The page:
M 2  L2  L2  37.320cm 2
S

d E   0.71 0.45cm   0.32cm
k  1 1.0673  1
B2   2                   0.0018cm 1
M         37.320
2           2
    2.405 
B 
2
     
 H e   Re 
2            2
    2.405 
0.0018            
 2 Re   Re 
Re  67.705cm
H  2 R  135.4cm

22
PROBLEM:

Calculate Slowing Down Length: LS2

SOLUTION:

1                                       D
L2      N f   S  f  TR  f   or
a
S
3

Initial E
1  E Ni     
Nf      ln                           Final E
  E Nf




E
ln     S  f
2
S  f
2

  
E
  L2  N f
3 1  Cos    3 1  Cos 
S

23
PROBLEM:

Determine k00 if the mass of U235 (f = 0.024 g/cc) in a homogenous
reactor ~6kg. The reactor core is a cube with water as moderator.

SOLUTION:

Assume- critical dimentions
Assume d = 0.71 to be small

2

Bg  3  
2

S
k  1  v  f   a 
Bm                       
m2          D      

Critcal----> Bg = Bm
2
k  1    
 3 
S
2
M
2

k  3   M 2  1
S

24
PROBLEM:

Calculate S and M2

First determine S.

Mass (g) = fS3

6, 000 gram
 S  63cm
3            g
0.024
cc

Next, M2.
33, Provided in Tables
M  L
2
  L
2
S
2

Dt       Dt          0.18cm
L2                   
 a  af   am 0.02cm  0.037cm
M 2  33  3  36
2

k  3    36   1
 63 
 1.27

25
TABLE 6.1

Moderator     Density           Dt       L               M2

Water         1.00g/cc          0.18cm   2.88cm   33cm2   41cm2

Heavy Water   1.10              0.85     100      120     10,120

Beryllium     1.84              0.61     23.6     98      655

Graphite      1.62              0.92     50.0     350     2,850

26
EXTERNAL EXPOSURE:
Neutrons - Energy Dependent
Tabulated graphically

Gamma’s

for a beam with a single energy

air
•  R                 8         a 
X    1. 83 *10             IE  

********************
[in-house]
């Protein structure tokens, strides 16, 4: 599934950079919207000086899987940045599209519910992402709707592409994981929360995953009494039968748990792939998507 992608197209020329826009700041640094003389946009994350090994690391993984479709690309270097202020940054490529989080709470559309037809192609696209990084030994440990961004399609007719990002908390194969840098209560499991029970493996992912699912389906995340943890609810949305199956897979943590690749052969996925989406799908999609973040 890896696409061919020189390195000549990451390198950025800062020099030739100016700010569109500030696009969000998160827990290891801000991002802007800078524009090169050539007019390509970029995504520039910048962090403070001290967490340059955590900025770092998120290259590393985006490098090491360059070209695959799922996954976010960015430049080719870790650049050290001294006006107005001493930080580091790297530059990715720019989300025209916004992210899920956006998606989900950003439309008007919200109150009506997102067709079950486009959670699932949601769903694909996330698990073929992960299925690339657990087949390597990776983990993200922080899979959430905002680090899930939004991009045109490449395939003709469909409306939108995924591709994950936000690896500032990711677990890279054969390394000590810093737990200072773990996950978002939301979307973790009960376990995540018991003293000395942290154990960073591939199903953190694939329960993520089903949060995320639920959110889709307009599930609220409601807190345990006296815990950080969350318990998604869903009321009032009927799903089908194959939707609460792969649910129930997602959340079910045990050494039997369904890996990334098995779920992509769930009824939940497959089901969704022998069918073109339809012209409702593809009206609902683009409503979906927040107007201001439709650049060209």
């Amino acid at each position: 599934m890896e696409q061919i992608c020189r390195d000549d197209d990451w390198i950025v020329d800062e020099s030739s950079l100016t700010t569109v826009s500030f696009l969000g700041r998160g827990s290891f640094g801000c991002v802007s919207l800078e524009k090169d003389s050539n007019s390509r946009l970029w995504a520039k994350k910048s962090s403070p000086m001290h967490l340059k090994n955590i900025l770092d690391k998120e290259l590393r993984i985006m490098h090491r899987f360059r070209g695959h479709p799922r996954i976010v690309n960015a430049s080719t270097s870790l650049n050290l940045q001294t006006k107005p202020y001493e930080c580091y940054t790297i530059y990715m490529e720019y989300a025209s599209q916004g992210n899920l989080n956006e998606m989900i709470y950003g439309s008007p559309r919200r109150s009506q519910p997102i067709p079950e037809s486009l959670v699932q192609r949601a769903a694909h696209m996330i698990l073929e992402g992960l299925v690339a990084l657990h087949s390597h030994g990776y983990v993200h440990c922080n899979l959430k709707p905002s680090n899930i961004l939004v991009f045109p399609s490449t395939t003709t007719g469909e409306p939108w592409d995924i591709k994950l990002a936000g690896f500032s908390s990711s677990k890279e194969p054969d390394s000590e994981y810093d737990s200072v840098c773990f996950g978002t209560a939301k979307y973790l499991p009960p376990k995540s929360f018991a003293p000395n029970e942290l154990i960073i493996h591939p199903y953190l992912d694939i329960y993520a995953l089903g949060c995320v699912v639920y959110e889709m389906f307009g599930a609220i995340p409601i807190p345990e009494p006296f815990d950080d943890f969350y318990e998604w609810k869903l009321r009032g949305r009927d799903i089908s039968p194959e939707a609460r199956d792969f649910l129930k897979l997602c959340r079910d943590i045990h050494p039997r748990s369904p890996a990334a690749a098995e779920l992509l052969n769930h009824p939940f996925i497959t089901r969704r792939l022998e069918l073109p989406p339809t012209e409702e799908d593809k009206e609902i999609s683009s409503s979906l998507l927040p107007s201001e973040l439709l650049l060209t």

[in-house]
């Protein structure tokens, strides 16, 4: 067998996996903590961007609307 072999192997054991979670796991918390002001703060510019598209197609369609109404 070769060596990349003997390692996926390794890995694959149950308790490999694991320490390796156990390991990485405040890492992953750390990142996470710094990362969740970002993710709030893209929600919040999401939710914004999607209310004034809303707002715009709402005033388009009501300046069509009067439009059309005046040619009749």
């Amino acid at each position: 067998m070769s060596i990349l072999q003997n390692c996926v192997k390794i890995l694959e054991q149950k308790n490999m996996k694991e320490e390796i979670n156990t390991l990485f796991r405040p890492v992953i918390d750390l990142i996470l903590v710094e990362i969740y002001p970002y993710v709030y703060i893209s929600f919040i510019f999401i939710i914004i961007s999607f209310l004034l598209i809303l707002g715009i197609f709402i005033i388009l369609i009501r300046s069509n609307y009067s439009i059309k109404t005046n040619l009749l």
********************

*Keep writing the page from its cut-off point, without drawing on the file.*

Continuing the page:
sec                            

photons                     's
where I - Intensity                                or
cm 2 * sec                 cm 2 * sec

E - Energy MeV

a                                    cm 2
mass absorption coefficient
                                     g
in mR/hr
air
•  mR             
X      0. 0659IE  a 
 h                

Dose from External Exposure

tis
•  mrad           
D      0. 0576I  a 
 h               
or
tis
  a 
 
•  mrad                                •
D         0. 0874                          X
 h                 a       
air
           
          

Equivalent Dose
•         •
HfD
where f energy dependent function which depends on the type of tissue.

27
INTERNAL EXPOSURE:

Gamma and Charged particle

•  rad         5. 92 *10 4 C  t  E
D   
 sec                     M

where C(t) Ci
M mass of the organ grams
E is energy in MeV

Equivalent dose
•       •
H  DQ

for a multi mode decay
•       •
H  D

Retention function

R  t   C 0 qe b t
q is describes mode of internalization i.e. ingestion or
inhalation

Single intake

51.1C d qe e t
•  rem 
H      
day          M

Continuous Intake

            
t
 e  t                                       Cd q
C t   Cd q  e                                              Ct          1  e e t
e
0

28
Then
•  rem 
H       

51.1C d q 1  e  et   
 day               M e

29